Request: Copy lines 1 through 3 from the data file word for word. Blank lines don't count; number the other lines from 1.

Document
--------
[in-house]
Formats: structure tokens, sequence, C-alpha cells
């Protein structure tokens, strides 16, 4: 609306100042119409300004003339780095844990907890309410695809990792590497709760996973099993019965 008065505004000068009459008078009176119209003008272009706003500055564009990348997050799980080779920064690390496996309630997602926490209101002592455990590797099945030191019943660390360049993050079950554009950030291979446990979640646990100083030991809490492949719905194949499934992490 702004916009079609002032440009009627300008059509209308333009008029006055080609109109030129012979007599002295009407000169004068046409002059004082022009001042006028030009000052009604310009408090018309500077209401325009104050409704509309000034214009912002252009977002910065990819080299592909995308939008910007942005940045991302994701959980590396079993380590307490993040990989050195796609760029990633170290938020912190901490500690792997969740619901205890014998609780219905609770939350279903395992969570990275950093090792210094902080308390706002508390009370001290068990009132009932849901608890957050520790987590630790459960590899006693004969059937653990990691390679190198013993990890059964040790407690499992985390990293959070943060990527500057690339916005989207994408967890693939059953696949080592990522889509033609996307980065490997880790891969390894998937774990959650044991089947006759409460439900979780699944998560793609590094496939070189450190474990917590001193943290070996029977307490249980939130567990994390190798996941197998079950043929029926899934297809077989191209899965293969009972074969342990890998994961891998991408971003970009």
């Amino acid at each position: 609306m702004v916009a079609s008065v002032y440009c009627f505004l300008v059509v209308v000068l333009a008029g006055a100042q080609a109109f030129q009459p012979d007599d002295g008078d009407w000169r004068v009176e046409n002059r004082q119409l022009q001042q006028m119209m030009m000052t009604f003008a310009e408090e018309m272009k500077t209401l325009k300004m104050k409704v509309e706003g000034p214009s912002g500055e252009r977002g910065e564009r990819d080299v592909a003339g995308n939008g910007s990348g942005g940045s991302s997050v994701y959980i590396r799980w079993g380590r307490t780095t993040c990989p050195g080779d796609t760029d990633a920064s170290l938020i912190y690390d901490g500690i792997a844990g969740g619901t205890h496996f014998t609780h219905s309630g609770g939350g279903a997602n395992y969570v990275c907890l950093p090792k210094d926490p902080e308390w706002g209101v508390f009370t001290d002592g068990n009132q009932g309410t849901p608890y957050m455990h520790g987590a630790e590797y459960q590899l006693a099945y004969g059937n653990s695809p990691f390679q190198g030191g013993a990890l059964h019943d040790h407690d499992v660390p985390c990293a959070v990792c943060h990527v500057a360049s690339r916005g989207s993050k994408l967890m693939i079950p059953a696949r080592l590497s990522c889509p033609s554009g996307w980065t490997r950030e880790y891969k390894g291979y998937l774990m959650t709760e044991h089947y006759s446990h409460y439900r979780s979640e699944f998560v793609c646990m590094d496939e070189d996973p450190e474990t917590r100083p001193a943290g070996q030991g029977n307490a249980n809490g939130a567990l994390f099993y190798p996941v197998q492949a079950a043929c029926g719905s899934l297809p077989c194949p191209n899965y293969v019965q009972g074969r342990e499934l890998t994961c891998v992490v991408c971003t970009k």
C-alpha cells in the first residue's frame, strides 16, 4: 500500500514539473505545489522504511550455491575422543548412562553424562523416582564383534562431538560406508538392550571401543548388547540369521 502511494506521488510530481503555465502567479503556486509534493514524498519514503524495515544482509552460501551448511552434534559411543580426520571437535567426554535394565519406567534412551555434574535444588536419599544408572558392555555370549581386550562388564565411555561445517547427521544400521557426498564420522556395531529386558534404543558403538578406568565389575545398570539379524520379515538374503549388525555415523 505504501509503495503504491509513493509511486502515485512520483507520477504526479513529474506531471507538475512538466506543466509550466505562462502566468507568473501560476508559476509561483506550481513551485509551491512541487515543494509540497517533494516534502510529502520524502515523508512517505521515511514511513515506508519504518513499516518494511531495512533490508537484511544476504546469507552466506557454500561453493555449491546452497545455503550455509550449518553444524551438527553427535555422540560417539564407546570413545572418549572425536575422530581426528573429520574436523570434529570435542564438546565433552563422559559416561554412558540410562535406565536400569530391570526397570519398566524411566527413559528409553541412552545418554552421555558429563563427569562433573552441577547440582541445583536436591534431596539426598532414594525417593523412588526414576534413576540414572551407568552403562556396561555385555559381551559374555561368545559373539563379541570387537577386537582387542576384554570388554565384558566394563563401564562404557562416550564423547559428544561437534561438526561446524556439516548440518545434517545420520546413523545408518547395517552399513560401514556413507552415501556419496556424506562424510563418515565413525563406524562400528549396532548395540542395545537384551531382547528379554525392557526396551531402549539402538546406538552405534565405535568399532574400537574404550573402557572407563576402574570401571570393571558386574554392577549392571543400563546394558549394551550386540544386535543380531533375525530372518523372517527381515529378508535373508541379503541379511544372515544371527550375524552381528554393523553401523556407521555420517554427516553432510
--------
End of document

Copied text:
[in-house]
Formats: structure tokens, sequence, C-alpha cells
């Protein structure tokens, strides 16, 4: 609306100042119409300004003339780095844990907890309410695809990792590497709760996973099993019965 008065505004000068009459008078009176119209003008272009706003500055564009990348997050799980080779920064690390496996309630997602926490209101002592455990590797099945030191019943660390360049993050079950554009950030291979446990979640646990100083030991809490492949719905194949499934992490 702004916009079609002032440009009627300008059509209308333009008029006055080609109109030129012979007599002295009407000169004068046409002059004082022009001042006028030009000052009604310009408090018309500077209401325009104050409704509309000034214009912002252009977002910065990819080299592909995308939008910007942005940045991302994701959980590396079993380590307490993040990989050195796609760029990633170290938020912190901490500690792997969740619901205890014998609780219905609770939350279903395992969570990275950093090792210094902080308390706002508390009370001290068990009132009932849901608890957050520790987590630790459960590899006693004969059937653990990691390679190198013993990890059964040790407690499992985390990293959070943060990527500057690339916005989207994408967890693939059953696949080592990522889509033609996307980065490997880790891969390894998937774990959650044991089947006759409460439900979780699944998560793609590094496939070189450190474990917590001193943290070996029977307490249980939130567990994390190798996941197998079950043929029926899934297809077989191209899965293969009972074969342990890998994961891998991408971003970009």